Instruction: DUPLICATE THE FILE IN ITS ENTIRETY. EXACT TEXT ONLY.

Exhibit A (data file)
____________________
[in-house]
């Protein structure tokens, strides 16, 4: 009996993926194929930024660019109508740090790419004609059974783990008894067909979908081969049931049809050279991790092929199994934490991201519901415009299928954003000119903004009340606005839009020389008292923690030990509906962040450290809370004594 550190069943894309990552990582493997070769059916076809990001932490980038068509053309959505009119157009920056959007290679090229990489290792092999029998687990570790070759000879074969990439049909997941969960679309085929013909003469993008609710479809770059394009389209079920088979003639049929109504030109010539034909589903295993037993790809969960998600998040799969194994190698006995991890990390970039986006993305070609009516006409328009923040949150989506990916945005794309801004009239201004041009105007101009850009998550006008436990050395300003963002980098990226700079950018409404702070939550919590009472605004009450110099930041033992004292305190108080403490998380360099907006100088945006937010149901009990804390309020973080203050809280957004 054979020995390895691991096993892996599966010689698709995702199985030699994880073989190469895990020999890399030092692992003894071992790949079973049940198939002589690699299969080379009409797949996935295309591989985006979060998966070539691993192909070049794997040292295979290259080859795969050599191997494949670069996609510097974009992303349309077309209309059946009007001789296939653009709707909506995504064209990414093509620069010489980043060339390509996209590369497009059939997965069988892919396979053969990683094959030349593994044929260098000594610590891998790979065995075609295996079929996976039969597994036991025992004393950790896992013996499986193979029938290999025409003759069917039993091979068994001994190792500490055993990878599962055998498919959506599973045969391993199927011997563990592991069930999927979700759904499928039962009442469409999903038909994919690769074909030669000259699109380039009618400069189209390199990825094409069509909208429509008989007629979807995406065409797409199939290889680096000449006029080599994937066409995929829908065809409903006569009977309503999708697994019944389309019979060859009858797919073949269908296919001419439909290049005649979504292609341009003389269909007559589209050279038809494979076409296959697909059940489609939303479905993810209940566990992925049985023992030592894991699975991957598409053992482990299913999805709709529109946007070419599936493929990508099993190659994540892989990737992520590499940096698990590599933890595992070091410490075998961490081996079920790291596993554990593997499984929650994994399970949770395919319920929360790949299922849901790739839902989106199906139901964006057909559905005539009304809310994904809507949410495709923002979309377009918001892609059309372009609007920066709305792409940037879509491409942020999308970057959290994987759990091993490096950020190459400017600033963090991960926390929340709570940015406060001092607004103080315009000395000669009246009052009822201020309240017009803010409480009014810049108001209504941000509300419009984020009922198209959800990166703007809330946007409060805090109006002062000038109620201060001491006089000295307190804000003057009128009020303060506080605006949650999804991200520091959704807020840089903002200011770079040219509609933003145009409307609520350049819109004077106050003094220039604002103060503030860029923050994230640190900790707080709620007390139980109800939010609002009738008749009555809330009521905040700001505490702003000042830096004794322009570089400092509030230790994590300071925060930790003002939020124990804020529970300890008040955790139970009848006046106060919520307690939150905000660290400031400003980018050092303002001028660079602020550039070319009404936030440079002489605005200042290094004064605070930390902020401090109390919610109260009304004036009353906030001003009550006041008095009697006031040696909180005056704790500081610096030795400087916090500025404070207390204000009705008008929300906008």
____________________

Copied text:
[in-house]
């Protein structure tokens, strides 16, 4: 009996993926194929930024660019109508740090790419004609059974783990008894067909979908081969049931049809050279991790092929199994934490991201519901415009299928954003000119903004009340606005839009020389008292923690030990509906962040450290809370004594 550190069943894309990552990582493997070769059916076809990001932490980038068509053309959505009119157009920056959007290679090229990489290792092999029998687990570790070759000879074969990439049909997941969960679309085929013909003469993008609710479809770059394009389209079920088979003639049929109504030109010539034909589903295993037993790809969960998600998040799969194994190698006995991890990390970039986006993305070609009516006409328009923040949150989506990916945005794309801004009239201004041009105007101009850009998550006008436990050395300003963002980098990226700079950018409404702070939550919590009472605004009450110099930041033992004292305190108080403490998380360099907006100088945006937010149901009990804390309020973080203050809280957004 054979020995390895691991096993892996599966010689698709995702199985030699994880073989190469895990020999890399030092692992003894071992790949079973049940198939002589690699299969080379009409797949996935295309591989985006979060998966070539691993192909070049794997040292295979290259080859795969050599191997494949670069996609510097974009992303349309077309209309059946009007001789296939653009709707909506995504064209990414093509620069010489980043060339390509996209590369497009059939997965069988892919396979053969990683094959030349593994044929260098000594610590891998790979065995075609295996079929996976039969597994036991025992004393950790896992013996499986193979029938290999025409003759069917039993091979068994001994190792500490055993990878599962055998498919959506599973045969391993199927011997563990592991069930999927979700759904499928039962009442469409999903038909994919690769074909030669000259699109380039009618400069189209390199990825094409069509909208429509008989007629979807995406065409797409199939290889680096000449006029080599994937066409995929829908065809409903006569009977309503999708697994019944389309019979060859009858797919073949269908296919001419439909290049005649979504292609341009003389269909007559589209050279038809494979076409296959697909059940489609939303479905993810209940566990992925049985023992030592894991699975991957598409053992482990299913999805709709529109946007070419599936493929990508099993190659994540892989990737992520590499940096698990590599933890595992070091410490075998961490081996079920790291596993554990593997499984929650994994399970949770395919319920929360790949299922849901790739839902989106199906139901964006057909559905005539009304809310994904809507949410495709923002979309377009918001892609059309372009609007920066709305792409940037879509491409942020999308970057959290994987759990091993490096950020190459400017600033963090991960926390929340709570940015406060001092607004103080315009000395000669009246009052009822201020309240017009803010409480009014810049108001209504941000509300419009984020009922198209959800990166703007809330946007409060805090109006002062000038109620201060001491006089000295307190804000003057009128009020303060506080605006949650999804991200520091959704807020840089903002200011770079040219509609933003145009409307609520350049819109004077106050003094220039604002103060503030860029923050994230640190900790707080709620007390139980109800939010609002009738008749009555809330009521905040700001505490702003000042830096004794322009570089400092509030230790994590300071925060930790003002939020124990804020529970300890008040955790139970009848006046106060919520307690939150905000660290400031400003980018050092303002001028660079602020550039070319009404936030440079002489605005200042290094004064605070930390902020401090109390919610109260009304004036009353906030001003009550006041008095009697006031040696909180005056704790500081610096030795400087916090500025404070207390204000009705008008929300906008």